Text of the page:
Panama’s Friendly Nations Visa changes to something, well, something not so friendly. Especially if you’re from Taiwan. Or don’t want to/can’t spend $200,000 on real estate. Or can’t get a job in Panama.
One of the best things about moving to Panama as an expat was the ease of getting residency. Compared with, say, Costa Rica, Panama’s Friendly Nations Visa was a super-easy, super-fast process for citizens of 54 countries considered friendly to Panama.
We published an article in 2018 lauding the Friendly Nations Visa and explaining how to get it, and yeah, it was super-easy.
Our writer at the time said the following about the Friendly Nations Visa:
“To apply you need to be a resident and a citizen of one of 50 [since 2018, they added four countries] ‘friendly nations’. These include the USA, Canada, most European countries, Australia, New Zealand, Japan, Hong Kong, South Korea, and Taiwan.
“You need to prove economic ties to Panama as a board member or major shareholder of a local corporation. Registering a business or buying an existing one with proof of taxes is the least expensive way to achieve this.
“You also need to prove ownership of a Panamanian bank account holding at least $5,000, plus $2,000 for each dependent.”
And that was about it. You had to show up in Panama in person to cross the tees and dot the eyes, but the Friendly Nations Visa was a go if you could follow the requirments above.
Until now, that is.
So what’s changed?
Well, from August of this year, Panama will drop the friendliest parts of its Friendly Nations Visa Program. Applicants from the 54 friendly countries can now no longer buy or register a business to prove economic ties to Panama.
They’ll have to either invest at least $200,000 into Panamanian real estate or get employed with a Panamanian company – difficult at the best of times but in a Covid economy? Please.
So buying a corporation for say, $1,500 or whatever and proving your ties that way is over. This is terrible news for anyone who wanted to rent a home in Panama and still qualify for Friendly Nations.
The second major change isn’t as much of a gut blow as the eliminating the purchase of a corporation and forcing you to invest in real estate change, but it’s still not good.
Basically, your Friendly Nations Residency under the new rules will be temporary and not permanant for two years.
Under the original rules, you got permanant residency straight off the bat if you qualified. Now, you can drop $200,000 on real estate and still not know if Panama wants you on a permanant basis after two years.
One inevitable consequence of the $200K real estate minimum will be sellers hiking up the prices of their property to buyers trying to qualify for the visa. You can see that coming from a mile away.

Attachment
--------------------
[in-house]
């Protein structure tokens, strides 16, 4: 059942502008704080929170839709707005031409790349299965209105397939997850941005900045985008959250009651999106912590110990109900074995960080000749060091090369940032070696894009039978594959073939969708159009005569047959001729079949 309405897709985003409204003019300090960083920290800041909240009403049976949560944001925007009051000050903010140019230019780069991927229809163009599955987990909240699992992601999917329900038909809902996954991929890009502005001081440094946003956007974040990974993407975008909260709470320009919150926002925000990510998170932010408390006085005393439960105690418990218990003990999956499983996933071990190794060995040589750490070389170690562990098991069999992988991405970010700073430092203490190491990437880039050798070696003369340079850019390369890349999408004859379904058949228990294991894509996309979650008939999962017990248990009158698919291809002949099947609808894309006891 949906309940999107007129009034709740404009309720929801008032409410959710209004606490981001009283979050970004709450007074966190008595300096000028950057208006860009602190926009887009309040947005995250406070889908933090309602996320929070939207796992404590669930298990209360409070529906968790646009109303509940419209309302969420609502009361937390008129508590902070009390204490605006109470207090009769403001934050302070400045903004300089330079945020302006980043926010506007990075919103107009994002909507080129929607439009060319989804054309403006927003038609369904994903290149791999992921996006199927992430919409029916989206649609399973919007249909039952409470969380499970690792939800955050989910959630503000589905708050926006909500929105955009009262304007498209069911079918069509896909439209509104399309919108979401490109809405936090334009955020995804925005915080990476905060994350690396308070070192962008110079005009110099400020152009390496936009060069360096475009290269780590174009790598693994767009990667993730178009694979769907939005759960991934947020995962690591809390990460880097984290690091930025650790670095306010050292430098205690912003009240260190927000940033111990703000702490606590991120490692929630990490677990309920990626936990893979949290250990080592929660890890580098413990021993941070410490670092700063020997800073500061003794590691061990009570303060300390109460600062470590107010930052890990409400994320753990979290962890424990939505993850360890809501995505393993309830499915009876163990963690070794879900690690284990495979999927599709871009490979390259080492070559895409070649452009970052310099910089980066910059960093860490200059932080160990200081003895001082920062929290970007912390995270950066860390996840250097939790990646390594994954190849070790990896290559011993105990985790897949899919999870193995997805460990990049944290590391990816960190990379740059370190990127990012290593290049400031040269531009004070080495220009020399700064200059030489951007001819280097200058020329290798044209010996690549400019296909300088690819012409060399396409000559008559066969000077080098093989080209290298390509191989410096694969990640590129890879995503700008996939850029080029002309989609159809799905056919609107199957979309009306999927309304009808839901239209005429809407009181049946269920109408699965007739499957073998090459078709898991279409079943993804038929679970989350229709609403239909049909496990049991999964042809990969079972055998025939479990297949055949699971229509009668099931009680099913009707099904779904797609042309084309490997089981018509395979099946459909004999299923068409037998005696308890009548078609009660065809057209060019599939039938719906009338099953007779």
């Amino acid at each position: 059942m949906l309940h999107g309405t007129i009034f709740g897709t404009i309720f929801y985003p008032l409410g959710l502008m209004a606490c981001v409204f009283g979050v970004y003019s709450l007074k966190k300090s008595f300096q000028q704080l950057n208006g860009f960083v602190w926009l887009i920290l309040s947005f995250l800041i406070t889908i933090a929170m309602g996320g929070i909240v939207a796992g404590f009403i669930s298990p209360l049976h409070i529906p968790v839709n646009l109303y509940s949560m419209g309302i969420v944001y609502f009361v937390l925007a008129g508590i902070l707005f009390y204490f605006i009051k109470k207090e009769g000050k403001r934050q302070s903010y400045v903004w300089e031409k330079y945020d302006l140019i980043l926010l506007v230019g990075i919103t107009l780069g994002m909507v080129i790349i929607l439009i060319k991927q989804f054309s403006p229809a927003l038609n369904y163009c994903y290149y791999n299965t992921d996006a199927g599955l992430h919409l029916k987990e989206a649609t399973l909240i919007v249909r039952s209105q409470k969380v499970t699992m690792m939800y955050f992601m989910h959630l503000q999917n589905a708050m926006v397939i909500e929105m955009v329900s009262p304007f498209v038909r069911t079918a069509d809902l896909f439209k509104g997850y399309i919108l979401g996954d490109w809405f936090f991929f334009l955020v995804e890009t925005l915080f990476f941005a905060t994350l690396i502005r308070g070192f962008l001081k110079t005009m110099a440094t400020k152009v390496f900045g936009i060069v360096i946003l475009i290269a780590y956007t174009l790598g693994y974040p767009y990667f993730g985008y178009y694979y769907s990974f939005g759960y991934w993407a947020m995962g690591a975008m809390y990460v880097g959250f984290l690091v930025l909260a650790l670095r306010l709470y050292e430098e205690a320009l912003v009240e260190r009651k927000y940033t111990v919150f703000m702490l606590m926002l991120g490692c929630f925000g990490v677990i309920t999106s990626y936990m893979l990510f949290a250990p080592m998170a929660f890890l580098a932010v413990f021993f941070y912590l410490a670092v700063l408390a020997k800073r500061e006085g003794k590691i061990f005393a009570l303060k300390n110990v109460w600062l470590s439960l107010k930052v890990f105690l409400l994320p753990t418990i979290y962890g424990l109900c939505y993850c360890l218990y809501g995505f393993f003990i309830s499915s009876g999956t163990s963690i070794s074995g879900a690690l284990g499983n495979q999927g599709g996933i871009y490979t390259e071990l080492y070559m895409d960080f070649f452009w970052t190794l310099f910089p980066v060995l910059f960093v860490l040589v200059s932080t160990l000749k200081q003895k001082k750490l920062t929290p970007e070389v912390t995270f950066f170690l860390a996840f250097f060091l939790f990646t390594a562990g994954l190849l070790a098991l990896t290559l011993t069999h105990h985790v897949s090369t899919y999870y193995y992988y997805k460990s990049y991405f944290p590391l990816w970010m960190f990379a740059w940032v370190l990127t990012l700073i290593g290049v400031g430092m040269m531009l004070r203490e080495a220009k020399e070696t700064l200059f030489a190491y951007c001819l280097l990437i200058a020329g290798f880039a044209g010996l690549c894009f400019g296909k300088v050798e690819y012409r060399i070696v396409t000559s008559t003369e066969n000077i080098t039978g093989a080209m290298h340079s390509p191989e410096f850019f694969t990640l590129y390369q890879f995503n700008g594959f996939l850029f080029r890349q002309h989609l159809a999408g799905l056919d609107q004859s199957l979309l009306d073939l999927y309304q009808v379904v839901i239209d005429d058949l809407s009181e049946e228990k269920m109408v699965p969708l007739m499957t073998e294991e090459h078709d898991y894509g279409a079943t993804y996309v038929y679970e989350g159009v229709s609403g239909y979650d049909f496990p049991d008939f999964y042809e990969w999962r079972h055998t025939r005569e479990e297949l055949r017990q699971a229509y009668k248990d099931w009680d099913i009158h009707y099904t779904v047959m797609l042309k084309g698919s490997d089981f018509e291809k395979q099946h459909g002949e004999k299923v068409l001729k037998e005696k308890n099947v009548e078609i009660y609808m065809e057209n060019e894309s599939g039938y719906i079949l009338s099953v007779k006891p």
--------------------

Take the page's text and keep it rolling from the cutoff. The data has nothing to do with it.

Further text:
Does Panama want to drive away its expat community or not attract more people?
And then there’s the third change, which kind of sickens me, I have to say.
Panama’s 54 Friendly Nations is now 53, as they’re taking Taiwan off the list. Anyone who knows Central America knows this snubbing of Taiwan under bullying pressure or bribery from the CCP in China is common around here.
Costa Rica dropped Taiwan like a hot brick in 2007 when China promised it a new national stadium. This was after Taiwan provided a brand new Costa Rica-Taiwan Friendship Bridge across the Gulf of Nicoya (now called just the Friendship Bridge, haha).
Geopolitics sucks, especially when bowing and scraping to the Beijing regime in return for, I dunno, a new Caribbean port?
But whatever, the upshot is that if you’re from Taiwan, you’re no longer considered a citizen of a friendly nation in Panama. I’m surprised it took this long seeing as Panama disavowed Taiwan for China in 2017.
Anyway, back to the Panama Friendly Nations Visa changes.
If you’re planning to get your residency through Friendly Nations in the easy, existing way, you have until August 5 to do so. After that, it all changes. It’s worth pointing out that these changes were published in La Gaceta yesterday, so they are, unfortunately, official.
For more info on this, we suggest you join some of the Panama expat Facebook groups to check out the chitter chatter on the ground. Expats in Panama – Active and Young Expats in Panama are both discussing this at length.
It’s also worth contacting reputable immigration attorneys in Panama like Kraemer & Kraemer (who are running a webinar on these changes next week for anyone interested).
We’ll keep you informed here of any further changes, too.
But right now, the bad news is that living in Panama as an expat has just gotten a lot, lot harder for many people.